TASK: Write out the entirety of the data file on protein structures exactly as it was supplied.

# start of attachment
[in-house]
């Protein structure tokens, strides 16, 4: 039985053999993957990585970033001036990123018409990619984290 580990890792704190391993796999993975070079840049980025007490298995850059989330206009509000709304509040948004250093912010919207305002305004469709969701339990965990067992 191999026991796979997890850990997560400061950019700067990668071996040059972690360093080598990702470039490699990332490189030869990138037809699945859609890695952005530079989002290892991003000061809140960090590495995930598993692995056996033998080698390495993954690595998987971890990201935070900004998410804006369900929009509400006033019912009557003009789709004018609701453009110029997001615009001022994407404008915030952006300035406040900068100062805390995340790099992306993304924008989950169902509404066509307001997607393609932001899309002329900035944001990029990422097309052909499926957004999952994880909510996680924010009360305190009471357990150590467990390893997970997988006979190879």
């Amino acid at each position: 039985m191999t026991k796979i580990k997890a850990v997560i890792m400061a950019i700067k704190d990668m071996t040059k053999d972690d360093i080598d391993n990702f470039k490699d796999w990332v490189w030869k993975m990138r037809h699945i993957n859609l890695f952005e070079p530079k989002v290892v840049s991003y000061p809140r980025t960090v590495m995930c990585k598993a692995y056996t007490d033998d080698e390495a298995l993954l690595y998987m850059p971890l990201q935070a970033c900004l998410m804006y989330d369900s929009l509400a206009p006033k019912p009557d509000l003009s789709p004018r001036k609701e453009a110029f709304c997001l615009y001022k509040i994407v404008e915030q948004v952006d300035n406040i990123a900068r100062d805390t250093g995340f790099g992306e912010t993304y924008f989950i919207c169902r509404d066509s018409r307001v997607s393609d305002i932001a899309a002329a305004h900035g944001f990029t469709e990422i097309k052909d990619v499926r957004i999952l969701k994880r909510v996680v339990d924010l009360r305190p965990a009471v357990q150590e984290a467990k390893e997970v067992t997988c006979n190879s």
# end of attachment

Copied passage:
[in-house]
């Protein structure tokens, strides 16, 4: 039985053999993957990585970033001036990123018409990619984290 580990890792704190391993796999993975070079840049980025007490298995850059989330206009509000709304509040948004250093912010919207305002305004469709969701339990965990067992 191999026991796979997890850990997560400061950019700067990668071996040059972690360093080598990702470039490699990332490189030869990138037809699945859609890695952005530079989002290892991003000061809140960090590495995930598993692995056996033998080698390495993954690595998987971890990201935070900004998410804006369900929009509400006033019912009557003009789709004018609701453009110029997001615009001022994407404008915030952006300035406040900068100062805390995340790099992306993304924008989950169902509404066509307001997607393609932001899309002329900035944001990029990422097309052909499926957004999952994880909510996680924010009360305190009471357990150590467990390893997970997988006979190879």
């Amino acid at each position: 039985m191999t026991k796979i580990k997890a850990v997560i890792m400061a950019i700067k704190d990668m071996t040059k053999d972690d360093i080598d391993n990702f470039k490699d796999w990332v490189w030869k993975m990138r037809h699945i993957n859609l890695f952005e070079p530079k989002v290892v840049s991003y000061p809140r980025t960090v590495m995930c990585k598993a692995y056996t007490d033998d080698e390495a298995l993954l690595y998987m850059p971890l990201q935070a970033c900004l998410m804006y989330d369900s929009l509400a206009p006033k019912p009557d509000l003009s789709p004018r001036k609701e453009a110029f709304c997001l615009y001022k509040i994407v404008e915030q948004v952006d300035n406040i990123a900068r100062d805390t250093g995340f790099g992306e912010t993304y924008f989950i919207c169902r509404d066509s018409r307001v997607s393609d305002i932001a899309a002329a305004h900035g944001f990029t469709e990422i097309k052909d990619v499926r957004i999952l969701k994880r909510v996680v339990d924010l009360r305190p965990a009471v357990q150590e984290a467990k390893e997970v067992t997988c006979n190879s």